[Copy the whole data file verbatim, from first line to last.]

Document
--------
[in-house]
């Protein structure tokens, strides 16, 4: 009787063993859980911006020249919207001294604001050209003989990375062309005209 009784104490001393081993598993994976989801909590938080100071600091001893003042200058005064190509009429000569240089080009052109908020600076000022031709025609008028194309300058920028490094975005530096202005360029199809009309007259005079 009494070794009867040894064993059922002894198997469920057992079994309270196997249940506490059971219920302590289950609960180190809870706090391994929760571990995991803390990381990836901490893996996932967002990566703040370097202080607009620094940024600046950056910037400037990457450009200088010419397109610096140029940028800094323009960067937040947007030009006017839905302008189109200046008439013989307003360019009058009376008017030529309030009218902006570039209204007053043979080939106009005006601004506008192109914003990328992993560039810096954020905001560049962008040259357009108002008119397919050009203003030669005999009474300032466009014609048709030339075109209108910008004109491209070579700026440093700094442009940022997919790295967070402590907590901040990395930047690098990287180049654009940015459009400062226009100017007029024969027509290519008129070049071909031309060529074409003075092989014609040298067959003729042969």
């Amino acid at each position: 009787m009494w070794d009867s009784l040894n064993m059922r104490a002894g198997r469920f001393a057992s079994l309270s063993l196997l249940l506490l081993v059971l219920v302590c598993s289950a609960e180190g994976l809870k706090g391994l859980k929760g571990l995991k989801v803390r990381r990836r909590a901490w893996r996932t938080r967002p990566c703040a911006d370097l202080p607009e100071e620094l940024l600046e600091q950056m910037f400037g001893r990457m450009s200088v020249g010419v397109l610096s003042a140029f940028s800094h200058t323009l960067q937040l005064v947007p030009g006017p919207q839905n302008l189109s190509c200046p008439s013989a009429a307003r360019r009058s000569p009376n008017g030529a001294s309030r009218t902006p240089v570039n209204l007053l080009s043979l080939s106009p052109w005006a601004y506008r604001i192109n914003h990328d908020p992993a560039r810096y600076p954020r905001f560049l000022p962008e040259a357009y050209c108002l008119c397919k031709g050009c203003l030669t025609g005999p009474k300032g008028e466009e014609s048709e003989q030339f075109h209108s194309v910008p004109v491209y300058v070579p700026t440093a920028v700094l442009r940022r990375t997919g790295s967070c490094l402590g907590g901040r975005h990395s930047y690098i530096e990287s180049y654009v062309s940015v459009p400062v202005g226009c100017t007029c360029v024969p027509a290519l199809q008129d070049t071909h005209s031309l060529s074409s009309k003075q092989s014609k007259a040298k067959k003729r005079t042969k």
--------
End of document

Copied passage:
[in-house]
């Protein structure tokens, strides 16, 4: 009787063993859980911006020249919207001294604001050209003989990375062309005209 009784104490001393081993598993994976989801909590938080100071600091001893003042200058005064190509009429000569240089080009052109908020600076000022031709025609008028194309300058920028490094975005530096202005360029199809009309007259005079 009494070794009867040894064993059922002894198997469920057992079994309270196997249940506490059971219920302590289950609960180190809870706090391994929760571990995991803390990381990836901490893996996932967002990566703040370097202080607009620094940024600046950056910037400037990457450009200088010419397109610096140029940028800094323009960067937040947007030009006017839905302008189109200046008439013989307003360019009058009376008017030529309030009218902006570039209204007053043979080939106009005006601004506008192109914003990328992993560039810096954020905001560049962008040259357009108002008119397919050009203003030669005999009474300032466009014609048709030339075109209108910008004109491209070579700026440093700094442009940022997919790295967070402590907590901040990395930047690098990287180049654009940015459009400062226009100017007029024969027509290519008129070049071909031309060529074409003075092989014609040298067959003729042969």
């Amino acid at each position: 009787m009494w070794d009867s009784l040894n064993m059922r104490a002894g198997r469920f001393a057992s079994l309270s063993l196997l249940l506490l081993v059971l219920v302590c598993s289950a609960e180190g994976l809870k706090g391994l859980k929760g571990l995991k989801v803390r990381r990836r909590a901490w893996r996932t938080r967002p990566c703040a911006d370097l202080p607009e100071e620094l940024l600046e600091q950056m910037f400037g001893r990457m450009s200088v020249g010419v397109l610096s003042a140029f940028s800094h200058t323009l960067q937040l005064v947007p030009g006017p919207q839905n302008l189109s190509c200046p008439s013989a009429a307003r360019r009058s000569p009376n008017g030529a001294s309030r009218t902006p240089v570039n209204l007053l080009s043979l080939s106009p052109w005006a601004y506008r604001i192109n914003h990328d908020p992993a560039r810096y600076p954020r905001f560049l000022p962008e040259a357009y050209c108002l008119c397919k031709g050009c203003l030669t025609g005999p009474k300032g008028e466009e014609s048709e003989q030339f075109h209108s194309v910008p004109v491209y300058v070579p700026t440093a920028v700094l442009r940022r990375t997919g790295s967070c490094l402590g907590g901040r975005h990395s930047y690098i530096e990287s180049y654009v062309s940015v459009p400062v202005g226009c100017t007029c360029v024969p027509a290519l199809q008129d070049t071909h005209s031309l060529s074409s009309k003075q092989s014609k007259a040298k067959k003729r005079t042969k």